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Dive Log is the premier scuba diving monthly magazine that provides all the latest scuba news and information from across Australia and the Asia/Pacific region. You can read our monthly magazine free by clicking on the Latest Edition tab, download the iPad application at a low cost of $2.99 or find it at your nearest Newsagent for $4.95. Dive Log is also available at selected dive stores. Each month we look at the key issues that effect us all as divers as well as look at great diving locations in the region as well as the perfect scuba diving holiday destinations. We also review the latest diving equipment and gear and scuba courses and certifications, to ensure you are always up to date with the latest and best things happening in the scuba diving industry.



RAJA AMPAT - RICHES Beyond Compare

Queensland’s Gold Coast has many wonderful subtropical dive sites. Offshore from this popular tourist destination are rocky reefs, several small shipwrecks and also some delightful shore diving in The Seaway. However, one of my favourite dive sites is a classic – the Scottish Prince shipwreck.

The Scottish Prince was a 64m long steel-masted iron barque operated by the Shire Line. On February 3rd 1887, after a four month journey from Glasgow, the ship ran aground on a sand bar off Main Beach, Southport. The ship was bound for Brisbane and it was hoped that her cargo, which included beer and whisky, could be salvaged and reach its destination. However, the local population had its own plans for the precious cargo, which was looted before a salvage attempt could be made. Several days later the ship became a total wreck when a storm hit, sending it to the bottom in 11m of water.

It’s been a good number of years since I last dived this wreck and it’s nice to return here with a much more reasonable bottom time. I’m using my Inspiration rebreather, last time I was on open circuit! That’s how long it has been since I was last here. My bottom time today will last as long as the slack water period lasts, perhaps a good 45 mins if not longer! With open circuit, which was not only costly, my time was limited perhaps much less than a half hour. I’m excited, as I haven’t heard of any charter boats bringing divers to this wreck in a good number of years. This means that if the sand dunes that lay across the wreck have shifted some interesting artifacts that were once covered may be now exposed. I’m not going to discover the main ships bell as that was recovered 17 years ago but I do know, and have been lucky enough before to have found one, that sailing ships often had a second more intricate and ornate bell! Who knows I could be lucky!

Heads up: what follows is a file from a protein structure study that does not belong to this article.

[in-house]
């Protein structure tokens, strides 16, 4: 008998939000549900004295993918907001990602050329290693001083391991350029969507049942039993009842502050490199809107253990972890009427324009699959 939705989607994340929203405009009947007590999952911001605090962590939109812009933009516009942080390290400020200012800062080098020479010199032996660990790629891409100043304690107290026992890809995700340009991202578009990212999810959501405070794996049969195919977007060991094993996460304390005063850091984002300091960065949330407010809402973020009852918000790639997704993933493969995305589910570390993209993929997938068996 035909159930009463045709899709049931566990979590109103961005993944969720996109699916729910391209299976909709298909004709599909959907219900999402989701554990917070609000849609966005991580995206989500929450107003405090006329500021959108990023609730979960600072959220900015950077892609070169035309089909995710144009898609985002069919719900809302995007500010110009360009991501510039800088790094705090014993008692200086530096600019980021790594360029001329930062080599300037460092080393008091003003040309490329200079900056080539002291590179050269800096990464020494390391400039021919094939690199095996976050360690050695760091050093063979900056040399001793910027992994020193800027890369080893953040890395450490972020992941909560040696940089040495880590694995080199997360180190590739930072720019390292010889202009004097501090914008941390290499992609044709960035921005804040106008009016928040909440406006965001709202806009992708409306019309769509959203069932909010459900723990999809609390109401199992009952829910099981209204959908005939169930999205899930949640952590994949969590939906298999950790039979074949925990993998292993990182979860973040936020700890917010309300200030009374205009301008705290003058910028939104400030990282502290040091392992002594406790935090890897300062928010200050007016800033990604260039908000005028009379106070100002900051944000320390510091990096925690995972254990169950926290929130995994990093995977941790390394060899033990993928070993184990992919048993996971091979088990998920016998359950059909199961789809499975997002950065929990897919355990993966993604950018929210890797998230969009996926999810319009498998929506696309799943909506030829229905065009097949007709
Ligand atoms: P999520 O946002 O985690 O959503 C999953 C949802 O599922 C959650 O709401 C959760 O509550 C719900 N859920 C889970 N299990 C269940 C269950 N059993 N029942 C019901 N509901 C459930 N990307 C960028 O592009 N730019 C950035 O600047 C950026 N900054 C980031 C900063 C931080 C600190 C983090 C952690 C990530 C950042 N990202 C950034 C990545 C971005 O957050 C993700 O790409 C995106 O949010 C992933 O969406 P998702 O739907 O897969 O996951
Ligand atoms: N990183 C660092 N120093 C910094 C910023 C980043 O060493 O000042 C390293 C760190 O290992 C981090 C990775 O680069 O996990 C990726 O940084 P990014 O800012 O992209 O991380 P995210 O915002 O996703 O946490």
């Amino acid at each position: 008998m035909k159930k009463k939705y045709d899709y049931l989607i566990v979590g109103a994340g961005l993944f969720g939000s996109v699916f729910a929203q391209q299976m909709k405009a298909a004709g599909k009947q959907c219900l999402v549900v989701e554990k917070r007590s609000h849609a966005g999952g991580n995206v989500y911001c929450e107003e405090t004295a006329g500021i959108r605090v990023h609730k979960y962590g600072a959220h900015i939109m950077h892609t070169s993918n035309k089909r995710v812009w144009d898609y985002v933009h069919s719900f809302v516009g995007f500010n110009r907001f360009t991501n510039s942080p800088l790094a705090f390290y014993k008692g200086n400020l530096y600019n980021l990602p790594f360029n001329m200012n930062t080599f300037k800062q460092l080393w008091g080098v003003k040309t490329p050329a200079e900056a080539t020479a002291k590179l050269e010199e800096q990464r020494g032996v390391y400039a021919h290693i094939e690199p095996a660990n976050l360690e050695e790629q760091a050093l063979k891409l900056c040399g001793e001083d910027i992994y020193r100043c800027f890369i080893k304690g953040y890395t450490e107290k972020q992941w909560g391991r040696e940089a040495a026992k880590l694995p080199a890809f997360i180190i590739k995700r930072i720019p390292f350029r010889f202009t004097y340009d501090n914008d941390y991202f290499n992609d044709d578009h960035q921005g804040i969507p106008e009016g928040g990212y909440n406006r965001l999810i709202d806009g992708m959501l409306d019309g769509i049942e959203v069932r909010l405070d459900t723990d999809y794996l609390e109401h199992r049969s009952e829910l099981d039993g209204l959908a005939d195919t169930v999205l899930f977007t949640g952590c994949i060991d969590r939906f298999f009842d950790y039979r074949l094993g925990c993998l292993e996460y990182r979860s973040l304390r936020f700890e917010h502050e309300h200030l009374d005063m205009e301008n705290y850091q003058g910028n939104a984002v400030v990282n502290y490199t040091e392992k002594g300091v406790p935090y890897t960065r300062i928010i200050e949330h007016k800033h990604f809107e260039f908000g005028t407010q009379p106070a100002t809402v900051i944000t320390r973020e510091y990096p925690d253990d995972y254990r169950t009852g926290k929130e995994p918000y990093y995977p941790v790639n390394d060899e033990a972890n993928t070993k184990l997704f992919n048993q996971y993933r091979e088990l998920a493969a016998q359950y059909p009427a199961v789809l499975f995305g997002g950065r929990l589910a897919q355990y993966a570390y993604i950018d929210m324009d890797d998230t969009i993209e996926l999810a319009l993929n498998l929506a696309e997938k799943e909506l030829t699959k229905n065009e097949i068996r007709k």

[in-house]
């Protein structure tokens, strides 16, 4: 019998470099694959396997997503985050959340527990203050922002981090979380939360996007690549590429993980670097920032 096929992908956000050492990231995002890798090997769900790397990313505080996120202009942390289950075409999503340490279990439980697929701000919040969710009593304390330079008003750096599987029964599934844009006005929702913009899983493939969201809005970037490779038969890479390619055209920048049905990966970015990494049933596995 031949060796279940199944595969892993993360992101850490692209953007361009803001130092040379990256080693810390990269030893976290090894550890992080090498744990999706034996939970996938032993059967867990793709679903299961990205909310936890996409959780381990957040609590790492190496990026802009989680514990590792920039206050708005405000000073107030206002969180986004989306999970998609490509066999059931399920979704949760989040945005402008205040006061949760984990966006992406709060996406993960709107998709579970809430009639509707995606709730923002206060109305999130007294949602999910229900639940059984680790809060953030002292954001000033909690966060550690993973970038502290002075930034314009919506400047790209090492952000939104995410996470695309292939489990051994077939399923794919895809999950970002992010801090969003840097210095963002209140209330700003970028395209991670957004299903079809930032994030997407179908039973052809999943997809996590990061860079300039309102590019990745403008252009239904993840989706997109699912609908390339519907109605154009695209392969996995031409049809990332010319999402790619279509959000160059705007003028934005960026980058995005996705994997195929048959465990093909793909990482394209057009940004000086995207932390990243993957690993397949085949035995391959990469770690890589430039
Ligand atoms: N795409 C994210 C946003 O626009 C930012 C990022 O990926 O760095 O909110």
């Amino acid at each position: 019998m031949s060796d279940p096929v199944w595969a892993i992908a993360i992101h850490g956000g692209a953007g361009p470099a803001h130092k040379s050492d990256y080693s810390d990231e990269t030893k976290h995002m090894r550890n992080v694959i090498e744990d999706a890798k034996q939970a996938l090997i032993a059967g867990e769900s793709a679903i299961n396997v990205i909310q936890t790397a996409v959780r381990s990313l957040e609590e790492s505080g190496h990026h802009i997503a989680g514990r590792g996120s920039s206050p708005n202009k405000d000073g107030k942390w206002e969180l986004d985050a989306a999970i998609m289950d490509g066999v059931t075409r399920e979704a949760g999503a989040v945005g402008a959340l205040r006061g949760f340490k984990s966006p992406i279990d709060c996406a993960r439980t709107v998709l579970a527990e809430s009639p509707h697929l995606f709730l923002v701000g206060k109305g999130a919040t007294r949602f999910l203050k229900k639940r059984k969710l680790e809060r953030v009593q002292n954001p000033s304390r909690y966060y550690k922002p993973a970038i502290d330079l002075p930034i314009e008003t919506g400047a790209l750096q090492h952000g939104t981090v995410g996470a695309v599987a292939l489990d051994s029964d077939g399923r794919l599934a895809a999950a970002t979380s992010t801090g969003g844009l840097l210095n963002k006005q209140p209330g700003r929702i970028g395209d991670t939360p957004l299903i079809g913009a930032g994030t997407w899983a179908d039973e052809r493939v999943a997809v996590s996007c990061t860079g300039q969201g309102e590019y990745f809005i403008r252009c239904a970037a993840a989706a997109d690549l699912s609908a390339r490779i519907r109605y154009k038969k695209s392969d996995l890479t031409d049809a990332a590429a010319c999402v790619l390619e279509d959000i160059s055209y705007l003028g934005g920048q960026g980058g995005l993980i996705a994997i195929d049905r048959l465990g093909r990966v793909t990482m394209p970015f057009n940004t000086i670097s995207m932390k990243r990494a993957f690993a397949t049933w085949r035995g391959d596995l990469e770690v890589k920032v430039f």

A few years ago marine scientists identified an area so rich in tropical marine life that they labelled it the Coral Triangle. Covering an area of 5.7 million sqkm, the Coral Triangle is the richest marine ecosystem on the planet, home to 76% of all known coral species and over 3000 species of fishes. The Coral Triangle encompasses eastern Indonesia, Philippines, Timor Leste and parts of Malaysia, Papua New Guinea and the Solomon Islands, but the jewel in the crown of this bio-diverse area is the spectacular Raja Ampat.

Located at the western end of the Indonesian province of West Papua, Raja Ampat means Four Kings, as the area is made up of four large islands. However, there are actually over 1500 islands is this archipelago and countless reefs and sea mounts. While it is possible to dive this vast area from an island based resort, the best way to explore Raja Ampat is to join a liveaboard boat.

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